Because CSMs can get involved in so many different areas and can manage dozens or hundreds of clients (depending on your approach), it’s vital to get crystal clear on your core processes and desired outcomes.
How to build an effective customer success strategy and team
Building a great customer success program requires teamwork and a mix of skills and expertise.
Leadership teams across your organization must work together. Since customer success is a business strategy, you need alignment on how you’ll best support your CSMs’ efforts at driving retention. Once you have that alignment for a good retention rate, you can get down to building out your customer success program.
1. Identify the right talent for your team
No one goes to college to be a customer success manager. On the contrary, successful CSMs come from a wide range of backgrounds, which means you can’t just rely on a degree or job title as the primary qualification.
Instead, you need to look for certain skills and past experience. Relevant skills for CSMs include things like strong communication skills, a proactive attitude, and the ability to think quickly. Sales or customer support experience can also be relevant.
And of course, a robust understanding of what a CSM does and why customer success is important is also a good thing.
Throughout your interview process, you should look for real-life examples of times when candidates demonstrated these skills — regardless of what their job title was at the time.
2. Ensure quality training for your team members
Hiring the best talent possible is only half the battle. Ensure they can get up to speed quickly by providing a quality training program that teaches what they need to know about their job, sets clear expectations for the CSM role, and reinforces a culture of knowledge sharing.
Some key aspects of training should include:
- Sharing the metrics used to measure whether customers are successful.
- Training the team on your organization’s customer health score and when/how to take action to improve customer health.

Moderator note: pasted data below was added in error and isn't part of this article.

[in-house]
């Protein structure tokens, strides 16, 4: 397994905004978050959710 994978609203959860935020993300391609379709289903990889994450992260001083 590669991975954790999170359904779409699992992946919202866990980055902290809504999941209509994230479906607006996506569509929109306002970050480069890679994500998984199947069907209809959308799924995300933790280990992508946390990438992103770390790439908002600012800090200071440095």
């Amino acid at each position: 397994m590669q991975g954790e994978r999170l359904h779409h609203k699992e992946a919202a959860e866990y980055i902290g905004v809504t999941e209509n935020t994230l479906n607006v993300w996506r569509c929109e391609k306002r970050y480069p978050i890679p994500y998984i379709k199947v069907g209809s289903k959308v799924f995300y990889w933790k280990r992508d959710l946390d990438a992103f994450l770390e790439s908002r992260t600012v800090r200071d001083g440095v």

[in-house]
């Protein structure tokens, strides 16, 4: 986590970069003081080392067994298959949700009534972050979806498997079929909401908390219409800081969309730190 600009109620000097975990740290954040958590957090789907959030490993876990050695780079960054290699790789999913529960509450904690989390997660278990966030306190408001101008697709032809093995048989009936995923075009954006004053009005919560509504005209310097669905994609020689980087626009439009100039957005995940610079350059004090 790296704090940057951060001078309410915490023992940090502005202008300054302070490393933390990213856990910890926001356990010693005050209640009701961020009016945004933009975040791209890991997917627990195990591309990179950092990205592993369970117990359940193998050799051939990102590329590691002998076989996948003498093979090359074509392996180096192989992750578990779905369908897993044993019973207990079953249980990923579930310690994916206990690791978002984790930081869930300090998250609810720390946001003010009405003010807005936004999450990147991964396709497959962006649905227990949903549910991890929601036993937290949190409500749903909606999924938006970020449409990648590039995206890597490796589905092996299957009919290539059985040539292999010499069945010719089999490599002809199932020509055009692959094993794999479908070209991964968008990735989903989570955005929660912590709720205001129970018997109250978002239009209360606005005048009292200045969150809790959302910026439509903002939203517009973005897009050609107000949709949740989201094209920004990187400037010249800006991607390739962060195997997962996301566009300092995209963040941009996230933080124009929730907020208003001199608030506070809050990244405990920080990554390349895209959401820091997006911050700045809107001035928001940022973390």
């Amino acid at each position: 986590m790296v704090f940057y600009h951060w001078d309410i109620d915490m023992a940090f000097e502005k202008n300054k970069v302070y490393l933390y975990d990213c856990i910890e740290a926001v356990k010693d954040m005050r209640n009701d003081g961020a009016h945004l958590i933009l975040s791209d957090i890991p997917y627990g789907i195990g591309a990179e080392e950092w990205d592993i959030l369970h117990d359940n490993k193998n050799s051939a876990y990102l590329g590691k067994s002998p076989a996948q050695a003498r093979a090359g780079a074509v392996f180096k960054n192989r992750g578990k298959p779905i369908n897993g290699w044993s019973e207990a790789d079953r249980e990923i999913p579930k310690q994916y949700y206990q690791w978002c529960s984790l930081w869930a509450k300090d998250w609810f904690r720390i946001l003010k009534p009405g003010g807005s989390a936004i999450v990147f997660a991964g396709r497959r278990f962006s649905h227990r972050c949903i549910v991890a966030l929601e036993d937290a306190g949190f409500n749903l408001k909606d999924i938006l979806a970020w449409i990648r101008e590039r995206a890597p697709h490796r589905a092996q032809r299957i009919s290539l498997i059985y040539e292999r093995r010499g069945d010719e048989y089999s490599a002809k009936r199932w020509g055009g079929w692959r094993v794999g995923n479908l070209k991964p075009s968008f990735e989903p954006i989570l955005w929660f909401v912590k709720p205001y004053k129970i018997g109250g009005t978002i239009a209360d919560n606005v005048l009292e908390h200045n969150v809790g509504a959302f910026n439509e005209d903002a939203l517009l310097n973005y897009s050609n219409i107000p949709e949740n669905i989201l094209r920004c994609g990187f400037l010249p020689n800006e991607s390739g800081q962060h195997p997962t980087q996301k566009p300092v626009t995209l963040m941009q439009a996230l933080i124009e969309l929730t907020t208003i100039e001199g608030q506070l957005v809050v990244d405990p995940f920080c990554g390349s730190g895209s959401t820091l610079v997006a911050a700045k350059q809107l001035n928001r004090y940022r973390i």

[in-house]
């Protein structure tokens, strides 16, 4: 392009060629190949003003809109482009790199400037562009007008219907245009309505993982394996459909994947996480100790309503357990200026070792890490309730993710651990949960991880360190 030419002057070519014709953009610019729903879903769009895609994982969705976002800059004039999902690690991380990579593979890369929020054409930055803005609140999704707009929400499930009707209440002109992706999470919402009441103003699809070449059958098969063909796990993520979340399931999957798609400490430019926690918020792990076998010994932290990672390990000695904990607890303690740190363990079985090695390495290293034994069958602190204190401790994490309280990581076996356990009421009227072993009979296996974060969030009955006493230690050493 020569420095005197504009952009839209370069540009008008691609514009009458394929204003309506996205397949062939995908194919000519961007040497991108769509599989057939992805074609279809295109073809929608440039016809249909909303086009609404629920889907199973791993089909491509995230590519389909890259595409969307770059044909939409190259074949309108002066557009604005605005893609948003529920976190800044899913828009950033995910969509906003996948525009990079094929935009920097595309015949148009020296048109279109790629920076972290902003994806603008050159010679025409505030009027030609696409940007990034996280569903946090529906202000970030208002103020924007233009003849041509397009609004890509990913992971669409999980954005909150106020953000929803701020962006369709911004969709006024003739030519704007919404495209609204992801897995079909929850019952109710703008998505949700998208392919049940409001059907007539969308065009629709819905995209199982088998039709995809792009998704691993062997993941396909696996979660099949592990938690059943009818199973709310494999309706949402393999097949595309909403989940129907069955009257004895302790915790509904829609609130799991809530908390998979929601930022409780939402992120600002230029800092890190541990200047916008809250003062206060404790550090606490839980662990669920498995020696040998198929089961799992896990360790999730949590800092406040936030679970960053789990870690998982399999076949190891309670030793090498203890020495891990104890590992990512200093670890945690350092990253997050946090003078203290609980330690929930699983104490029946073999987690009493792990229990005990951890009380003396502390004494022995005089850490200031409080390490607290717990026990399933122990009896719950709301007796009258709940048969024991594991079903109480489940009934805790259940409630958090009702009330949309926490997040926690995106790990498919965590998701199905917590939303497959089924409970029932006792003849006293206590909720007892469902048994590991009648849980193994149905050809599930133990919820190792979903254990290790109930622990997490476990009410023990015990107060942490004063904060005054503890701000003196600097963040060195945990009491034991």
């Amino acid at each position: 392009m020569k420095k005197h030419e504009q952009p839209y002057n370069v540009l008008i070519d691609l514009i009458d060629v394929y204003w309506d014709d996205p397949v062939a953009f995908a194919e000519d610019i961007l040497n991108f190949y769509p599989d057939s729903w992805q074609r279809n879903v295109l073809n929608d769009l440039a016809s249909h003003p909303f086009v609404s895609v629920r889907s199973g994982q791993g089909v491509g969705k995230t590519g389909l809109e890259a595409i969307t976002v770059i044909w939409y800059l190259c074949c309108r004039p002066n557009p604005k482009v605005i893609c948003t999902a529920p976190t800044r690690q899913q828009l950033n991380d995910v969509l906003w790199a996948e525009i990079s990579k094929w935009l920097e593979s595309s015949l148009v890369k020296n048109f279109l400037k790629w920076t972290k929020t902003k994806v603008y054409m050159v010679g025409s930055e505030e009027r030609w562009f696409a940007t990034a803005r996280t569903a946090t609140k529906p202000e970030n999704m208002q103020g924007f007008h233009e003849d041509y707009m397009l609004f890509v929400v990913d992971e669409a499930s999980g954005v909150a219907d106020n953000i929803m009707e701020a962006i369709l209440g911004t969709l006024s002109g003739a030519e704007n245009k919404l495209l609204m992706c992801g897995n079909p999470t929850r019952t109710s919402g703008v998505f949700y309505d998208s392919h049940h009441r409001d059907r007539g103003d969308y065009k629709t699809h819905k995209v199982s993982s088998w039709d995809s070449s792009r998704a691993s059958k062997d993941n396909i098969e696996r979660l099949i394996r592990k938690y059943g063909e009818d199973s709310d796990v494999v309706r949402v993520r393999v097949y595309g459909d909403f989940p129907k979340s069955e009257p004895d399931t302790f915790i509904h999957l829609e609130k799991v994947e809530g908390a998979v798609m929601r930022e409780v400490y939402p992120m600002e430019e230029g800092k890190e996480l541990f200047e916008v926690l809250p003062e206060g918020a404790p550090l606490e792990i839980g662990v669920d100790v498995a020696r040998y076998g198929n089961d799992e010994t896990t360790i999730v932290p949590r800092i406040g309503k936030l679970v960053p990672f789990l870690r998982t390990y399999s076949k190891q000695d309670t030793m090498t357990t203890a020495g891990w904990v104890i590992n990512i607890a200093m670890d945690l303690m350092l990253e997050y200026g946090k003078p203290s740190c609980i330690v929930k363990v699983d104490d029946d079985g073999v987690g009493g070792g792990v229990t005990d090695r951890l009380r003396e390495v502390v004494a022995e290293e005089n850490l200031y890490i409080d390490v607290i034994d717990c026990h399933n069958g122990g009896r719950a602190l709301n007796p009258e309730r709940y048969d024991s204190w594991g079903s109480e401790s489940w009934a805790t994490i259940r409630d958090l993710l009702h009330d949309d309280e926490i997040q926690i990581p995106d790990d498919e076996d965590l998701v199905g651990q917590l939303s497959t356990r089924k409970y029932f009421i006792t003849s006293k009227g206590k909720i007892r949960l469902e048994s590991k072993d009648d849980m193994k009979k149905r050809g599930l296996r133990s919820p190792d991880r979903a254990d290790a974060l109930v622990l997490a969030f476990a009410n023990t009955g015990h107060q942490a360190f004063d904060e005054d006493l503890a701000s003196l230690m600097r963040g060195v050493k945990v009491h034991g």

- Product training to ensure they’re able to speak accurately about your product’s capabilities (although CSMs often don’t need in-depth technical knowledge).
Successful customer success training programs often involve a mixture of live training, role play, and asynchronous training through tools like a knowledge base.
3. Establish clear expectations and goals for your team
Clear business objectives and expectations are essential to tracking how your customers and team are doing.
Start by creating a customer success plan that’s in line with your organization’s KPIs and objectives. If your vision for your customer success team differs dramatically from the vision of your executive team, your program will never get off the ground.
A customer success plan should be an actionable description of what customer success looks like and what your CSMs can do to help your customers achieve it. What standard operating procedures should your CSMs follow?
Expectations should be set around:
- Communication frequency. How often should your team be reaching out? Determine a specific cadence based on your customer’s needs and lifecycle.
- Expectation setting. Your CSMs should be letting your customers know what they can expect and how often they’ll hear from you.
- Customer health score. How should your team be handling the data they get from your customer health score?
- Customer hand-offs. When should your CSMs hand over issues to the support team as opposed to keeping them themselves?
- Documentation. To help with knowledge sharing, set clear expectations on what your CSMs should document about your customers and what software they should be using.
4. Create an effective onboarding process